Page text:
3 3383AM Ker, Anthony F CI 2321 active
4 3002AM Garbett, Paul A NS 2295 active
5 3178AM Nokes, Roger I NS 2293 Christchurcn
6 3459AM Dive, Russell J CI 2289 active
6 3001VM Sarapu, Ortvin AC 2289 deceased
8 3251AM Sarfati, Jonathan D WE 2285 USA
9 3206AM Watson, Bruce R NS 2272 active
10 3199UM Green, Peter R AC 2257
11 3007AM Green, Ewen M HP 2256 active
12 3416UM Levene, Mark 2246 London, UK
13 3231UM Aptekar, Lev CI 2243 Australia
14 3390UM Lloyd, Adrian J 2242
15 3025AM Carpinter, Anthony L NS 2239 active
16 3552JM Martin, Benjamin M S OT 2224 Aberdeen, UK
17 3174UM Beach, David H CI 2211
18 3314UM McLaren, Leonard J GA 2204 active
19 3088AM Smith, Robert W WT 2201 active
20 3616UM Hampl, Michael CI 2185
20 3176AM Love, Anthony J OT 2185 Dunedin
22 3292UM Gollogly, David A NS 2184
23 3163AM Clemance, Philip A CI 2176 deceased
24 3696AM Lukey, Stephen G CA 2174 active
24 3009AM Wansink, Robert OT 2174 Dunedin
26 3482AM Spain, Graeme A GA 2171 active
27 3011UM Leonhardt, Wolfgang NS 2153 Perth, AUS
28 3208UM Cordue, Patrick L CI 2148 Wellington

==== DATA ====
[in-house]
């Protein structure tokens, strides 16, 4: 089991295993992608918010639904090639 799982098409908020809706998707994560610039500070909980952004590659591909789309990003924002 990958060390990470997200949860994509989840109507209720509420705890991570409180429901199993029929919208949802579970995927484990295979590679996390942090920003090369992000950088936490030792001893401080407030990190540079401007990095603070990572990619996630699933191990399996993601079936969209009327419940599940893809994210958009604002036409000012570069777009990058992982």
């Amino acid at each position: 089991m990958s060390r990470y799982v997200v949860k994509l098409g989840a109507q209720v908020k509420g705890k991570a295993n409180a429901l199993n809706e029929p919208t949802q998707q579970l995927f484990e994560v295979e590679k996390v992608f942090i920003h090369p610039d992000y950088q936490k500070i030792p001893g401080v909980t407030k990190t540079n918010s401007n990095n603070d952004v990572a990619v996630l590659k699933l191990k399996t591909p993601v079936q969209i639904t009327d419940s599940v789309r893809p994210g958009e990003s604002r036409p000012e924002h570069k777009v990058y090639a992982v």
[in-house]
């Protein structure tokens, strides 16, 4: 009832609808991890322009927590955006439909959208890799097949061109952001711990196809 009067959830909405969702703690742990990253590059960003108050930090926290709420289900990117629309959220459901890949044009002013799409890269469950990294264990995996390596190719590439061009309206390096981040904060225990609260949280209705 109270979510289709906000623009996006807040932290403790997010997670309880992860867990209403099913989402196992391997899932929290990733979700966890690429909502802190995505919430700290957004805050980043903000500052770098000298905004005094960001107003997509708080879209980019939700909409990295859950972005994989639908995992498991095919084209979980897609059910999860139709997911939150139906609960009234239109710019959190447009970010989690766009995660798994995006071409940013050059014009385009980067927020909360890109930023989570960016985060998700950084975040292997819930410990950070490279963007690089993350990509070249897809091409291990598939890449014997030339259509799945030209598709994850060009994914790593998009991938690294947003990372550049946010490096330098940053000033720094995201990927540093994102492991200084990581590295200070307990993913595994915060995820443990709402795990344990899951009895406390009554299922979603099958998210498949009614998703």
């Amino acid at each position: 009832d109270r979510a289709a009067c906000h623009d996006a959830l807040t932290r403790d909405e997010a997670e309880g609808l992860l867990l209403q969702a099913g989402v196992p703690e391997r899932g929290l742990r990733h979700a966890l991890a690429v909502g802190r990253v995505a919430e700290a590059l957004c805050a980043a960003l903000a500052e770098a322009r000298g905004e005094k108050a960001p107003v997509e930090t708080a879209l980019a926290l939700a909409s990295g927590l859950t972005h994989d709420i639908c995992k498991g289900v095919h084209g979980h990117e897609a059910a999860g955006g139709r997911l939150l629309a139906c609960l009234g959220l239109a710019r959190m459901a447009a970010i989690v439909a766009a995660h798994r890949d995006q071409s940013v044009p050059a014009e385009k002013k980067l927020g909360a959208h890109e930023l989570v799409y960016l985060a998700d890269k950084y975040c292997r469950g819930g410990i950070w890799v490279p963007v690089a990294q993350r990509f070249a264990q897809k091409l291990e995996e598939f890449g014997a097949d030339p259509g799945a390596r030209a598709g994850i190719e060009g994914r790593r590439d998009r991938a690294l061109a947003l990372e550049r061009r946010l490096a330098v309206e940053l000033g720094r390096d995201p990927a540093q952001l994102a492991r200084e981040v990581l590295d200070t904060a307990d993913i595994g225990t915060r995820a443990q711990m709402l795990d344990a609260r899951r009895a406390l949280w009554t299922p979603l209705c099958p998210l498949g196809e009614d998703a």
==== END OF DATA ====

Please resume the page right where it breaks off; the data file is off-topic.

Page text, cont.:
29 3005AM Stuart, Peter W NS 2137 deceased
30 3296UM Anderson, Bruce R CA 2131
31 3336UM Bates, Giles T H CA 2120
32 3460AM Dreyer, Martin P AC 2115 active
32 3026UM Whaley, Michael G NS 2115
34 3052UM Weir, Peter B NS 2109
35 3573UM Cooper, Paul R AC 2104
36 3041UM Metge, J Nigel AC 2100 active
37 3503UM Ker, Charles M PE 2096
38 3029UM Jackson, Jon R NE 2094
39 3151AM Freeman, Michael R NP 2090 active
40 3255AM Noble, Mark F PE 2089 active
41 3201AM Steadman, Michael V R CI 2082 active
42 3629AM Wilson, Mark C CA 2081
43 3148AM Dowden, R Anthony OT 2073 active
44 3603UM Reyn, Isidor 2061
44 3440UM Spencer-Smith, Gregory J OT 2061
46 3512UM Alexander, Ben J 2051
47 3010UM Hensman, Peter J 2050
48 3034UM Baker, Chris P CA 2048
49 3028SM Haase, Graham G OT 2044 deceased
50 3613UM Fitzpatrick, Simon P AC 2041


16 players are still active in New Zealand chess.Also interesting. Lev Aptekar (now elderly) lives in Dee Why in the northern beaches of NSW where I used to live. I recall him as an excellent trainer - no surprise perhaps, given that he was Russian. I still own a good little book by him - The Labyrinth of Chess Attack (1980).

CivicChessMan
23-02-2019, 09:07 AM
I remember Ross Powell. My records show his last rated games were in 1993 when he played for Wellington in the Interclub B grade. Partrick Cordue had a 2148 rating but from what year is unknown to me, at least earlier than 1985. Stuart Cordue showed up at the Upper Hutt Rapid in 2002 and scored a creditable 4/6 in the A grade. That was that.

Adamski
23-02-2019, 11:01 AM
And i remember CCM and have several scoresheets of games we played! All 3 results.